She Did, So Now I Can
By Emily Griffiths, EHRC Junior Project Manager
In 1992 the Government of Canada declared October Women’s History Month. Since then, we have seen the first Black Canadian woman elected to the House of Commons, the first female Canadian Prime Minister, a Pay Equity Act, the first gender-balanced cabinet in Canadian parliament, and many other great strides for women in Canada. We have also been faced with the larger disparities in pay for women, racialized women, and those with intersecting identities.
Do you know the reason October was chosen as Women’s History Month? It was due to a Supreme Court case launched by the Famous Five. This group of five prominent women in Canada challenged the definition of the word ‘person’ which, in Canadian political and legal discourse, related solely to men. The Person’s Case suggested that the term ‘persons’ be adopted to include women. Their success resulted in Persons Day on October 18th, 1929, the day the Supreme Court decided women counted as “persons” as much as men and were allowed to fully participate in the affairs of state. Another key date this month is October 11th celebrating the International Day of the Girl. This United Nations (UN) initiative put forth by Canadian delegates, emphasizes the importance of economic empowerment in the livelihood of young girls. The UN specifically indicates that access to education, supports and training programs for girls in STEM (science, technology, engineering, and math) is imperative to their social, political, and economic equality.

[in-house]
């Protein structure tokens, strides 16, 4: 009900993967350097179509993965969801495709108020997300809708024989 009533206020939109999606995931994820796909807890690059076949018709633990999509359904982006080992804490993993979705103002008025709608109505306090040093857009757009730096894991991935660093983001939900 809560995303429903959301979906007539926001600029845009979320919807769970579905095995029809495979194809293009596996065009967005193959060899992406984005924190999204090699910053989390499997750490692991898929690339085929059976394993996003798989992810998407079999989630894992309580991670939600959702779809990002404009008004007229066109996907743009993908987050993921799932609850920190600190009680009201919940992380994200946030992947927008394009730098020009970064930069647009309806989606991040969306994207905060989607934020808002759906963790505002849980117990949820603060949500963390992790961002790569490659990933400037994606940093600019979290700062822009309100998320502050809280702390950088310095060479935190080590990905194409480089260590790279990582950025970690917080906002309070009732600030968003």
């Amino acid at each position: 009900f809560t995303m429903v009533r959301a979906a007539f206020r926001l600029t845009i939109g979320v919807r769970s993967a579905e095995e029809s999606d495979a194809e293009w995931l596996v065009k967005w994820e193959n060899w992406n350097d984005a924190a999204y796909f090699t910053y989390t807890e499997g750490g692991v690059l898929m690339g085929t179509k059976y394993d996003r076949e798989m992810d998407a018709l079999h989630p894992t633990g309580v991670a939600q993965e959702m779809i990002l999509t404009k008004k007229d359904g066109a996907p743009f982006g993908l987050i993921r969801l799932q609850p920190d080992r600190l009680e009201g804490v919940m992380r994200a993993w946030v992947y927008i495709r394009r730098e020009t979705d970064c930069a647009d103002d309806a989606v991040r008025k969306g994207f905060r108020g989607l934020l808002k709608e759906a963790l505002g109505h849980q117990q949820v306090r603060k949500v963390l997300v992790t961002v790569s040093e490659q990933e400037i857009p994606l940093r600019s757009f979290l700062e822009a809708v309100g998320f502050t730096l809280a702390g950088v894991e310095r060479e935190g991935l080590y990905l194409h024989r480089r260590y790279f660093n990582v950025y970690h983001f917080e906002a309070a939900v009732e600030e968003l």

Throughout EHRC’s industry research projects and programs, we see that the ages 11-13 are critical years for girls and youth to pursue a career in STEM. Encouragement to continue and foster this interest through the high school years will enable them to participate in university and college STEM courses and increase the likelihood of a career in the industry. Greater care needs to be taken to include racialized girls, Indigenous girls, and those who identify as members of equity deserving groups, particularly people with intersecting identities.
EHRC seeks to develop STEM capacity in all the programs we touch. This may manifest in wage subsidy programs, through our Bright Futures Energy Camps promoting a passion for STEM amongst Indigenous youth, to our Department of Justice project working towards creating a sexual harassment-free workplace. You too can play a role by encouraging young women to find mentors, or even become one! We know that women with mentors accelerate in their careers five times more quickly than those without – here’s a quick, 7-minutes audio article from Forbes to explain how.
Let’s all reflect on the meaning of this year’s theme, She Did, So Now I Can, to examine how we can individually help ensure women of the future have an essential role in the electricity workforce of the future.